Twenty-two years after he was shot and paralyzed from the waist down, Schaeuble is the leading contender to become chairman of the Eurogroup, the influential policy-setting forum of euro zone finance ministers. The appointment would give Germany control over one of the most important European policy jobs, formalizing its transformation to unabashed leader of the single currency bloc. Many people would see it as a sign of growing German dominance over its economically weaker partners.
But conversations with more than half a dozen colleagues, friends and relatives of Schaeuble suggest the move could actually end up ...
Proposals to monitor email and web traffic are ‘nigh on impossible to enforce’ and would make UK like Iran and China, digital expert Trefor Davies says.
Vice-Admiral who co-ordinated torpedo attack that sunk the General Belgrano says he has no regrets.
April 2, 2012, 12:01 a.m. EDT
By david[dot]marsh[at]londonandoxford[dot]com (David Marsh), MarketWatch
LONDON (MarketWatch) — There are some powerful reasons of self-interest why the U.S. and China might wish to spread the word that the European sovereign debt crisis is past its peak. But you shouldn’t necessarily believe them.
After the quick burst of first-quarter optimism over the European Central Bank’s liquidity injections, governments and markets are coming down to earth. This was underscored by European Union officials’ warning to finance ministers on Friday that the underlying causes of the crisis have not been resolved.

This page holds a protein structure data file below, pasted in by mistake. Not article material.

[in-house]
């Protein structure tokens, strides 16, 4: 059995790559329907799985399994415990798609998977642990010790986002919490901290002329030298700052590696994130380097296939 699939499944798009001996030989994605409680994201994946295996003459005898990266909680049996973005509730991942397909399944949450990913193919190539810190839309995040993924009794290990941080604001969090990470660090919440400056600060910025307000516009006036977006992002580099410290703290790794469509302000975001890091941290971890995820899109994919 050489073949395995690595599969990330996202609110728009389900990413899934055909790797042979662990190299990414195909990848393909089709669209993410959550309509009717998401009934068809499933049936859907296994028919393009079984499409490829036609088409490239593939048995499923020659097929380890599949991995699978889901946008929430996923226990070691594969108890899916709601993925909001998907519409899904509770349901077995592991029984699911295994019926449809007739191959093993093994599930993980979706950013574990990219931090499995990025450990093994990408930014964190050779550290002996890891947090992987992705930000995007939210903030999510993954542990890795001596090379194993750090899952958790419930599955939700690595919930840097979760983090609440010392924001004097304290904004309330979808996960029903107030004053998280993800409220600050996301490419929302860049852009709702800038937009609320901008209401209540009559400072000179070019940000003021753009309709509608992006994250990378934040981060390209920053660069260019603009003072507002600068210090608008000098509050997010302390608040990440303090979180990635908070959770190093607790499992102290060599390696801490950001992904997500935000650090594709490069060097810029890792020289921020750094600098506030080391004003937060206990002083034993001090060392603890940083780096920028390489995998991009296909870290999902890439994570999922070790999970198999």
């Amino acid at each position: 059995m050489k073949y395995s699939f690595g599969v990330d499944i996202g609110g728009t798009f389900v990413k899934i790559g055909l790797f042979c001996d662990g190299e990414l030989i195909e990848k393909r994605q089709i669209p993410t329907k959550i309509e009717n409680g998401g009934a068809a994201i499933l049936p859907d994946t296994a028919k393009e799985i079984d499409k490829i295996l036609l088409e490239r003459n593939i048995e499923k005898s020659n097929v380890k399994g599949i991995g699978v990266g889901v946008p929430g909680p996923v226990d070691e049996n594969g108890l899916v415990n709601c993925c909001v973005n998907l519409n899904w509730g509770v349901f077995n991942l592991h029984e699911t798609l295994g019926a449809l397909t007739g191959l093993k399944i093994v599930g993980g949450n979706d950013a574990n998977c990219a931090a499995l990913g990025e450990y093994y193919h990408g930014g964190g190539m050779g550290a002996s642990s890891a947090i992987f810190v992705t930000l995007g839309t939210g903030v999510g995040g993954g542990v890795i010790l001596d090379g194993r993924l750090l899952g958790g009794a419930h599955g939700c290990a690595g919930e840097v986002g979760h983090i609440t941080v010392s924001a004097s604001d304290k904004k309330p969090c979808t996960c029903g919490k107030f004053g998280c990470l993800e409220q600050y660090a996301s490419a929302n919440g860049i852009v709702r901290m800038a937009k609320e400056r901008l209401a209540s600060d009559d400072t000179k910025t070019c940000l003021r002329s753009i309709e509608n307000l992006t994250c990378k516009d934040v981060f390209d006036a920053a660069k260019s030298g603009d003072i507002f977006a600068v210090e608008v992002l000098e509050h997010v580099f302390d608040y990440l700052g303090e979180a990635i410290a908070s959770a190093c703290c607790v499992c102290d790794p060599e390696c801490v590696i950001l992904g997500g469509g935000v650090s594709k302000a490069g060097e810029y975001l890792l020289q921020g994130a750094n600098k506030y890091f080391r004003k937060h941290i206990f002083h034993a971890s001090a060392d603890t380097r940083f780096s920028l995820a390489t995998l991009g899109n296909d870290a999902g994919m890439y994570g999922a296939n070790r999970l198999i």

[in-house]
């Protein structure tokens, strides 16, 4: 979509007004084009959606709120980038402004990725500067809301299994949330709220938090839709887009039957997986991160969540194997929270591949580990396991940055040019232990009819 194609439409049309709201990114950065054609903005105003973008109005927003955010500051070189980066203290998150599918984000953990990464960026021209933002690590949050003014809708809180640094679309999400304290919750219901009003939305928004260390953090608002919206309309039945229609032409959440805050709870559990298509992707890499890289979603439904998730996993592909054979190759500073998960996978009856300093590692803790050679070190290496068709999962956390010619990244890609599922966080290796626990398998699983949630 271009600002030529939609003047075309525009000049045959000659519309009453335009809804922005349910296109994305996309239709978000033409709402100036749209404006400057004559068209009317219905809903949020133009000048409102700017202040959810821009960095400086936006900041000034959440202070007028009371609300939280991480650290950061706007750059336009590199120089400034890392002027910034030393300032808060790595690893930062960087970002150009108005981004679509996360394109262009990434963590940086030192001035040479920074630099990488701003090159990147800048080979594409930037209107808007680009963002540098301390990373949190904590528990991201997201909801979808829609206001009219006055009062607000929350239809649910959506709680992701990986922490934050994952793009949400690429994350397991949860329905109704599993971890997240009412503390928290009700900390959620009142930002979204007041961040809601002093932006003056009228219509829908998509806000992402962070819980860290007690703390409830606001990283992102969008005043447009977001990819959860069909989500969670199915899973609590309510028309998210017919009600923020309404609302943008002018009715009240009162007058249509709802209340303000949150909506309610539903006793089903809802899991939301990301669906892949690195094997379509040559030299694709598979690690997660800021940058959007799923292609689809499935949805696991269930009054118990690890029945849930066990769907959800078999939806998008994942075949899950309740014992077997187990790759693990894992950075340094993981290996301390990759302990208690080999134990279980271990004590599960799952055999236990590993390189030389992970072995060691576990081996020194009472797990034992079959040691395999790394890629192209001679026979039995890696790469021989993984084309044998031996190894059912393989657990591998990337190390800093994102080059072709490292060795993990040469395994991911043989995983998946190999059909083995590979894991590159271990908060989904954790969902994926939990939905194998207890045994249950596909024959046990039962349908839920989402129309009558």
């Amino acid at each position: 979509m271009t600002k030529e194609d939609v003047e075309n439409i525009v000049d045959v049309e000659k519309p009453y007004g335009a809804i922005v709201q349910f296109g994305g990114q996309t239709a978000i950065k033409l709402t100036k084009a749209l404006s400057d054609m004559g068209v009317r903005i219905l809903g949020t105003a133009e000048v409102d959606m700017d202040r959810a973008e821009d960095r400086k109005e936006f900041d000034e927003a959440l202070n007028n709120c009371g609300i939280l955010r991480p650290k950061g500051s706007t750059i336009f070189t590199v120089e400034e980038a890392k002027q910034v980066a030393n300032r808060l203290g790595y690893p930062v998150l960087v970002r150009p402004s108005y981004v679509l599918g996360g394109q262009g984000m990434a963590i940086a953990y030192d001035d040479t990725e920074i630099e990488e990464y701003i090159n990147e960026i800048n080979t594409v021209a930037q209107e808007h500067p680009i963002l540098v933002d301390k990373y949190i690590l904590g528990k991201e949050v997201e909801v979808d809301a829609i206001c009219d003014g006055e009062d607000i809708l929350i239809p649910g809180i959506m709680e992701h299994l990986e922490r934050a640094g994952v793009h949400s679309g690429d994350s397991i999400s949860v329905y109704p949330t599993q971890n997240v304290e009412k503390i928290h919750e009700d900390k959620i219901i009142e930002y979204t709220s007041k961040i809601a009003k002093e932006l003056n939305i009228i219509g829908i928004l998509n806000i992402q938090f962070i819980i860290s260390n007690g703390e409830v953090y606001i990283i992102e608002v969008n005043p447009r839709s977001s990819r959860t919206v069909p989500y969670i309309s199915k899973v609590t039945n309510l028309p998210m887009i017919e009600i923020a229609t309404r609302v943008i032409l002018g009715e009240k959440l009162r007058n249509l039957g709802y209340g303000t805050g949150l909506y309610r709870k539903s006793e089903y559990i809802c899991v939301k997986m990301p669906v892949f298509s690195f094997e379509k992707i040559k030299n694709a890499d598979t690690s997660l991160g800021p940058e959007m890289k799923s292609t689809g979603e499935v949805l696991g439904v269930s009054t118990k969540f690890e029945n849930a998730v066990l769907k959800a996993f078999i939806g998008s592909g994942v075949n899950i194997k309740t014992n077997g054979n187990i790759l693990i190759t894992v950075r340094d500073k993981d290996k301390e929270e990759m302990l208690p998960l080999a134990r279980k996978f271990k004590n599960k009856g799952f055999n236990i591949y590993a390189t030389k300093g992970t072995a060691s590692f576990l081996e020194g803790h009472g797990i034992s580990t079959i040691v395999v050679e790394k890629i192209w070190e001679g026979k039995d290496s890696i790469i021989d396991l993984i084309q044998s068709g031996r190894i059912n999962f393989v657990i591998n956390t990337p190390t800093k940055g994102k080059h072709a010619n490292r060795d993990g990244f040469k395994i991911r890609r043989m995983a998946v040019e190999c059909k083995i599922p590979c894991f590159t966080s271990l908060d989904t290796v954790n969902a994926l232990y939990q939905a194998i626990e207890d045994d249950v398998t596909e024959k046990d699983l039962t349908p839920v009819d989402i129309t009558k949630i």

The world’s two biggest economies are doing all they can to avoid rocking the boat. But will it be enough? China, confronting higher domestic production costs, a stronger yuan and more fragile markets for its exports all over the world, wishes to avoid a weaker euro exacerbating its growth slowdown.
In the U.S., ahead of the November elections, President Barack Obama has no desire to upset the euro, hoping that a semblance of order on European financial markets will shore up global confidence, prolong the improvement in U.S. labor markets and help him hang on to the White House.
Illustration by Golden Cosmos
Since the launch of the euro in January 1999, Germany and the Netherlands have experienced a growth slowdown and loss of wealth for their citizens that would not have happened had they never joined the euro.
We know this to be true, because we can compare the progress of these two Northern European economies with that ofSweden and Switzerland, which kept their freely floating currencies in 1999 and continued to grow as before. Indeed, over the period of the euro’s existence, the German and Dutch economies have grown significantly more slowly than those of the U.S. and the U.K., despite the debt crisis now engulfing the“Anglo-Saxons.”
Sweden and Switzerland grew as fast or faster in 2001-11 as they did in 1991-2001. The German and Dutch economies, by contrast, not only slowed down in 2001-2011 (to 1.25 percent from 3 percent in the case of the Netherlands), they also suppressed wage growth to adjust for the effects of the euro. As a result, real consumer-spending growth fell to a feeble one quarter of a percent a year in these countries...